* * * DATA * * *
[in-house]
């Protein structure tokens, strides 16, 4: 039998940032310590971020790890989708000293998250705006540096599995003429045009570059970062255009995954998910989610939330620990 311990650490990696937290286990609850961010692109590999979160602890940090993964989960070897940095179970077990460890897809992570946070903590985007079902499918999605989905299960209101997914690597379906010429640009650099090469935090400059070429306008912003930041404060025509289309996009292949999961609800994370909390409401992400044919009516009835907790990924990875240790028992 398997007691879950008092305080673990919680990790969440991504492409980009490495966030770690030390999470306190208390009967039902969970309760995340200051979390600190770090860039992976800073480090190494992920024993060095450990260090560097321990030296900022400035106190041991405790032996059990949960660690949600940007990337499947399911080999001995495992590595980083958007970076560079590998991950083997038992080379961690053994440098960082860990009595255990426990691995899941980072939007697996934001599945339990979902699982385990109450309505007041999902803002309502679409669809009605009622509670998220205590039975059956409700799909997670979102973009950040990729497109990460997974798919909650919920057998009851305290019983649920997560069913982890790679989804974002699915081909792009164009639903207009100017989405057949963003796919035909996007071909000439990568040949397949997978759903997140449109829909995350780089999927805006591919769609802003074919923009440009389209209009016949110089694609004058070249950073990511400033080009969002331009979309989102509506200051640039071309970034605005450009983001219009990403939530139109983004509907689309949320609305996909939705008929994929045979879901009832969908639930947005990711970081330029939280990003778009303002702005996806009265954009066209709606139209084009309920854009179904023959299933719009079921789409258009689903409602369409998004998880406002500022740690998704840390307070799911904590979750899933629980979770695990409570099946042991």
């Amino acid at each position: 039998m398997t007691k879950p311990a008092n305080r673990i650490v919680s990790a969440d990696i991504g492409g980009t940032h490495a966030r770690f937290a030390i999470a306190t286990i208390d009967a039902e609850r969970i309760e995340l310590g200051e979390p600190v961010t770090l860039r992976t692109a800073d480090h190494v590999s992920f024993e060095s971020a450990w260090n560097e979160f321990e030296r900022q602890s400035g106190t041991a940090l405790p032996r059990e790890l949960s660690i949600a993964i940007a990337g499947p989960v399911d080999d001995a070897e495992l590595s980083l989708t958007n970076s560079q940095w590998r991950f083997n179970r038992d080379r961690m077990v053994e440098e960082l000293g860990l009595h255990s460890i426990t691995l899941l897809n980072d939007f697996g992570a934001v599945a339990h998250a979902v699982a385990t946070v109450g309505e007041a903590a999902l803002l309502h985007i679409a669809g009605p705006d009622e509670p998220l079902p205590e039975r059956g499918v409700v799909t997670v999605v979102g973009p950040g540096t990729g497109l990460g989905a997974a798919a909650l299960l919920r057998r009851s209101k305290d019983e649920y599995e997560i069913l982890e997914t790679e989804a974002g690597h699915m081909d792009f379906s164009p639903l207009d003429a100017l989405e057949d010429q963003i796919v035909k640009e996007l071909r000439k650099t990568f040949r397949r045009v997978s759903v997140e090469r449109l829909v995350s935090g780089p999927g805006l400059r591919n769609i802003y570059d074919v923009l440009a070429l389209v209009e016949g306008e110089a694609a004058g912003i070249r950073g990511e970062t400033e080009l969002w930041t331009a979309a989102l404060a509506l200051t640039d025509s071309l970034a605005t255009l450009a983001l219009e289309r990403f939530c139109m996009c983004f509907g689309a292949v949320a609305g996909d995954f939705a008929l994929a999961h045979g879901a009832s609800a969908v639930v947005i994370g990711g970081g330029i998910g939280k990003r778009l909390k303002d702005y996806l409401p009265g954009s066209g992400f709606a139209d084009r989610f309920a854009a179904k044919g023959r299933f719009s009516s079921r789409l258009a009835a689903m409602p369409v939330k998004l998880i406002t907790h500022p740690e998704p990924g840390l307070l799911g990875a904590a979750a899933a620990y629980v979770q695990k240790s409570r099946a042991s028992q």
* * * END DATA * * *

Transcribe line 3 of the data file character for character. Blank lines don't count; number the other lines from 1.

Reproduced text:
């Amino acid at each position: 039998m398997t007691k879950p311990a008092n305080r673990i650490v919680s990790a969440d990696i991504g492409g980009t940032h490495a966030r770690f937290a030390i999470a306190t286990i208390d009967a039902e609850r969970i309760e995340l310590g200051e979390p600190v961010t770090l860039r992976t692109a800073d480090h190494v590999s992920f024993e060095s971020a450990w260090n560097e979160f321990e030296r900022q602890s400035g106190t041991a940090l405790p032996r059990e790890l949960s660690i949600a993964i940007a990337g499947p989960v399911d080999d001995a070897e495992l590595s980083l989708t958007n970076s560079q940095w590998r991950f083997n179970r038992d080379r961690m077990v053994e440098e960082l000293g860990l009595h255990s460890i426990t691995l899941l897809n980072d939007f697996g992570a934001v599945a339990h998250a979902v699982a385990t946070v109450g309505e007041a903590a999902l803002l309502h985007i679409a669809g009605p705006d009622e509670p998220l079902p205590e039975r059956g499918v409700v799909t997670v999605v979102g973009p950040g540096t990729g497109l990460g989905a997974a798919a909650l299960l919920r057998r009851s209101k305290d019983e649920y599995e997560i069913l982890e997914t790679e989804a974002g690597h699915m081909d792009f379906s164009p639903l207009d003429a100017l989405e057949d010429q963003i796919v035909k640009e996007l071909r000439k650099t990568f040949r397949r045009v997978s759903v997140e090469r449109l829909v995350s935090g780089p999927g805006l400059r591919n769609i802003y570059d074919v923009l440009a070429l389209v209009e016949g306008e110089a694609a004058g912003i070249r950073g990511e970062t400033e080009l969002w930041t331009a979309a989102l404060a509506l200051t640039d025509s071309l970034a605005t255009l450009a983001l219009e289309r990403f939530c139109m996009c983004f509907g689309a292949v949320a609305g996909d995954f939705a008929l994929a999961h045979g879901a009832s609800a969908v639930v947005i994370g990711g970081g330029i998910g939280k990003r778009l909390k303002d702005y996806l409401p009265g954009s066209g992400f709606a139209d084009r989610f309920a854009a179904k044919g023959r299933f719009s009516s079921r789409l258009a009835a689903m409602p369409v939330k998004l998880i406002t907790h500022p740690e998704p990924g840390l307070l799911g990875a904590a979750a899933a620990y629980v979770q695990k240790s409570r099946a042991s028992q």